Although Moran began to perform the LIHEAP duties in January 1998, we acknowledge that the LIHEAP job was not actually posted and filled until October and November 1998 after the September 1998 settlement of the 1998-1999 contract. Thus, an argument can be made that the dispute here is the same as the dispute before the Court in Local 60 a position was created after the master collective bargaining agreement had been settled and thus the Union is entitled to interest arbitrate the wages, hours and conditions of employment applicable to the new position.
However, acceptance of such an argument would ignore the reality that: Moran began performing the duties of the "new" position nine months before the 1998-1999 contract was ultimately settled; that the Union demanded to bargain about the impact of the new duties on Moran's compensation eight months before the 1998-1999 contract was ultimately settled; and thus that the 1998-1999 contract negotiations provided the Union with the right and opportunity to bargain, and if necessary, arbitrate the question of how Moran's new duties should affect her compensation. Thus, unlike the scenario present in Local 60, we are satisfied that the "new" job was not "created" after the parties had settled the overall labor agreement but well before the settlement. Therefore, the opportunity for collective bargaining and, if necessary, interest arbitration the statutory interests highlighted by the Court in Local 60 has already been present as to this dispute.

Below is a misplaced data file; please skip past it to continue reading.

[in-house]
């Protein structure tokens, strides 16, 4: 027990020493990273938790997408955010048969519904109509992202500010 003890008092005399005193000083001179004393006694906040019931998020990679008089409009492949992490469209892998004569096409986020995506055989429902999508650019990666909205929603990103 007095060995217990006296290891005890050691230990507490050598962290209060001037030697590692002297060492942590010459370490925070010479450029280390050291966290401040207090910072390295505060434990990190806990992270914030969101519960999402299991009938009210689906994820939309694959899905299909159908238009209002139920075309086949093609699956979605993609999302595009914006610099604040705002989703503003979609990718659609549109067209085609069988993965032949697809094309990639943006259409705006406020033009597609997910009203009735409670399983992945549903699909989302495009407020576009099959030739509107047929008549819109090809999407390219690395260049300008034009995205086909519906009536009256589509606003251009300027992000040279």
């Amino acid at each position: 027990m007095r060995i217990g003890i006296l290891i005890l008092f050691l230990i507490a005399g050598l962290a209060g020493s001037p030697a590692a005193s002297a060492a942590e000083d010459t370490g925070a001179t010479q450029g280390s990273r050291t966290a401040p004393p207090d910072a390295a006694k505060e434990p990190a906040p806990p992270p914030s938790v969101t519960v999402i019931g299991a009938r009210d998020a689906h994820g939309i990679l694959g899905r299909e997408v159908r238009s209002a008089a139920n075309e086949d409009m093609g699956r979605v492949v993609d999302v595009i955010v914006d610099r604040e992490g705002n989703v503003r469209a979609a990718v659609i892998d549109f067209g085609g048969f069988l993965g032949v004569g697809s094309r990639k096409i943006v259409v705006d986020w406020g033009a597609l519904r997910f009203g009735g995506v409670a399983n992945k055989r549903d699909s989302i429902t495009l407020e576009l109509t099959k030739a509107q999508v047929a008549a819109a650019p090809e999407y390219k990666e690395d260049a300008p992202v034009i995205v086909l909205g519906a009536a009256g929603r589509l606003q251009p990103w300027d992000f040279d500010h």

Given all of the foregoing, we have granted the County's request that the petition for interest arbitration be dismissed.
Dated at Madison, Wisconsin this 13th day of August, 1999.
WISCONSIN EMPLOYMENT RELATIONS COMMISSION
James R. Meier, Chairperson
Henry Hempe, Commissioner
Paul A. Hahn, Commissioner
29685 No. 29685